Animal Man has managed to make it to issue twenty one when many other books, some starring more popular characters, have all met their fate at the chopping block of DC editorial. Whats more amazing is that Animal Man has maintained the same writer this entire time, when virtually every other book has changed creative teams more often than you change partners at a square dance. Does Animal Man still have the quality to justify still being published? Find out with your Major Spoilers review!


Takes advantage of the comic book format effectively. Introduces a new, interesting villain.

Some awkward facial expressions.

Overall Rating: ★★★★☆



ANMAN-Cv21-77d95ANIMAL MAN #21
Writer: Jeff Lemire
Artist: Steve Pugh, Francis Portela
Colorist: Lovern Kindzierski
Letterer: Jared K. Fletcher
Cover Artist: Jae Lee, June Chung
Publisher: DC Comics
Cover Price: $2.99

Previously in Animal Man: Animal Man has gone into a depression after the death of his son, Cliff, at the hands of agents of The Rot (the elemental force of death in the DC universe). His wife blames him, and has taken their daughter to go live with her mom.


I am always astounded by how Lemire is able to make the characters in Animal Man seem very human and down to earth, a trend that continues into this issue. We see both Animal Man’s wife, Ellen, and his daughter, Maxine, trying to deal with the death of Cliff in their own separate ways that both make perfect sense for their characters and feel like real reactions to have within a universe full of super powered beings. Animal Man himself also decides to go out and start fighting some crime again, to do something real and meaningful, while the rest of the world is focused on his Oscar for his role in the movie Tights. Its this new venture into heroism that introduces the next, and rather inventive, antagonist; one I can’t wait to see more of. Lemire plants a few in universe “tweets” throughout the book to serve as both the citizen’s reaction to some of the events transpiring and as a way of fleshing out the world. They are very effective at serving as both. I hope Lemire experiments with more unconventional means of story telling that continue to take advantage of the comic book format.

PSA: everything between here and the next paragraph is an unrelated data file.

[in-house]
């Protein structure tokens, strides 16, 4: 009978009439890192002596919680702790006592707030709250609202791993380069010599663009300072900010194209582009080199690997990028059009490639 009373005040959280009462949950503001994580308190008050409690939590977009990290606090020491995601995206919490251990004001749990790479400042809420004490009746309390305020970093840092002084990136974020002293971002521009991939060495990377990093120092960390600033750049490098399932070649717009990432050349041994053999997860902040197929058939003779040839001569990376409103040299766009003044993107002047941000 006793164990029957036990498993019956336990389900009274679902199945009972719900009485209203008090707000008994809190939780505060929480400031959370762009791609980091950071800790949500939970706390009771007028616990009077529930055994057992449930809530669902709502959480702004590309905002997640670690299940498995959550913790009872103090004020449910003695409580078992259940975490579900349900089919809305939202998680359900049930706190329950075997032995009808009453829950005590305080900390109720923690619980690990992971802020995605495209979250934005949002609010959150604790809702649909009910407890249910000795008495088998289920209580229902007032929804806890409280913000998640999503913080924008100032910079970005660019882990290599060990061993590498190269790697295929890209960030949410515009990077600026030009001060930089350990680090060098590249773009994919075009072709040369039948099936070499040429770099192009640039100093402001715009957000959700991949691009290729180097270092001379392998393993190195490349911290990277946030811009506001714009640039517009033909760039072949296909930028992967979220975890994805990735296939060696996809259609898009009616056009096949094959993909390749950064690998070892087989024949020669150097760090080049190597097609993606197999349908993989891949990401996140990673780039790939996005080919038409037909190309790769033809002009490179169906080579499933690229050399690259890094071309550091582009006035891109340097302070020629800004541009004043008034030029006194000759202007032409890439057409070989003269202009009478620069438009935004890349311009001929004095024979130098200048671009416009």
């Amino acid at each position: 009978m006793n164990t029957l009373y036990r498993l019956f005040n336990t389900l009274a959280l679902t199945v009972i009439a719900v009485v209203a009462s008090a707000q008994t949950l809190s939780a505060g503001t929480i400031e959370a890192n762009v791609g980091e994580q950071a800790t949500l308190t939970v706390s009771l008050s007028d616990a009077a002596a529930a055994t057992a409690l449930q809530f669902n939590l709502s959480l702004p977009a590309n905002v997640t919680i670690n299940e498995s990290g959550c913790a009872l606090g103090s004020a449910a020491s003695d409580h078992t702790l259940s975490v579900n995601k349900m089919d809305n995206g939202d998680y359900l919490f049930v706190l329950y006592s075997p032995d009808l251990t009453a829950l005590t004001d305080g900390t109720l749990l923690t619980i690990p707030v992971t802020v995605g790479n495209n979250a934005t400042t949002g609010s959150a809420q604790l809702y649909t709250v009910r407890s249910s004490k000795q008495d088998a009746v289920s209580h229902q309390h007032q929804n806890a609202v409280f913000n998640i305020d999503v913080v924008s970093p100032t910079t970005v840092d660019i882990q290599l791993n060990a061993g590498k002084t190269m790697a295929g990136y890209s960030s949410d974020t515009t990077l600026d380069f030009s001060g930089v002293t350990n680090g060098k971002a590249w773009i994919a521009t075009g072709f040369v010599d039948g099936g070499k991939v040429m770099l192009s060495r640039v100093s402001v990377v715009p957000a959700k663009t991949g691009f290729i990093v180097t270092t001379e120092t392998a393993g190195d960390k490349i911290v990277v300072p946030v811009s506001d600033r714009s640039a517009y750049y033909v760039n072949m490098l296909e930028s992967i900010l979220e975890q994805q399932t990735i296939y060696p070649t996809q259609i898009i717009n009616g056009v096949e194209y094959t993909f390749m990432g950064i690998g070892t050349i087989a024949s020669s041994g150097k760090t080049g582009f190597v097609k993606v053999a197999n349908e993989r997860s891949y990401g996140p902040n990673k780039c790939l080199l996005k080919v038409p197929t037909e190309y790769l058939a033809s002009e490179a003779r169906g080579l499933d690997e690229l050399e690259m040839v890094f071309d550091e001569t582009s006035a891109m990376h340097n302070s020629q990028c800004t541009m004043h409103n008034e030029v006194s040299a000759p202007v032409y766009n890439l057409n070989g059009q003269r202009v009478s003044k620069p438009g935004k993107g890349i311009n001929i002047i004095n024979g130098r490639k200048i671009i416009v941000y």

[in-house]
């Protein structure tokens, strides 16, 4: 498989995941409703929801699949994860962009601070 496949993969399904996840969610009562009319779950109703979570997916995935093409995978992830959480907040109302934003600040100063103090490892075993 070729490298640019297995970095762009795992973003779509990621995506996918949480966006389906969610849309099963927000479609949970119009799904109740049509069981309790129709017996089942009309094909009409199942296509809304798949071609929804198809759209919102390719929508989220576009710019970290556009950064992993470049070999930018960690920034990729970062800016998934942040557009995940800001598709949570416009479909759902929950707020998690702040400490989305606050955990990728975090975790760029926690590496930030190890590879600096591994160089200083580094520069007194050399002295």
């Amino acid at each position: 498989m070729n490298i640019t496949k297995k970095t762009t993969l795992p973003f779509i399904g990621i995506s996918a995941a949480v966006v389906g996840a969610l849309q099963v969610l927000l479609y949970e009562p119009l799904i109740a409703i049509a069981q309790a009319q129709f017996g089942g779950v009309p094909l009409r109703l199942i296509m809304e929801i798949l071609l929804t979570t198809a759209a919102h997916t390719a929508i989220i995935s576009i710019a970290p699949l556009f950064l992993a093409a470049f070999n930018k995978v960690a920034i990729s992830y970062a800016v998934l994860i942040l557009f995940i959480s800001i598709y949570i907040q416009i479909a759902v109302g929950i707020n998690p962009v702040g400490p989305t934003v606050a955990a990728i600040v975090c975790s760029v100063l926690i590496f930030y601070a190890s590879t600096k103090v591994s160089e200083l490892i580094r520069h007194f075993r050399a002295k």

The art for Animal Man has always been very stylized, and while its gone through a handful of different artists, it has always managed to maintain the same overall style. Its a style that I find very enjoyable, but is not for everyone. Some of the facial expressions in this issue are a bit awkward; almost too exaggerated at times to the point of cartoonish caricature. All of the crazier concepts in this issue look fantastically on point though, so it more than makes up for it.


If you have been reading Animal Man, then keep reading it, because its just as excellent as always. If you wanted to start reading Animal Man than this is as good of a jumping on point as any, since it seems to be the start of a new arc. So pick it up!

Rating: ★★★★★


About Author

As a young boy my parents showed me a movie. This movie involved dinosaurs, in a park, on an island. I was so awestruck by the fantastical idea. "Dinosaurs? Interacting with HUMANS?!?" From that moment on I was a bona fide geek. I loved it all, cartoons, movies, video games, everything. Unfortunately comics eluded my radar until middle school, when my father handed me a trade paper back of Marvels. The rest is history.

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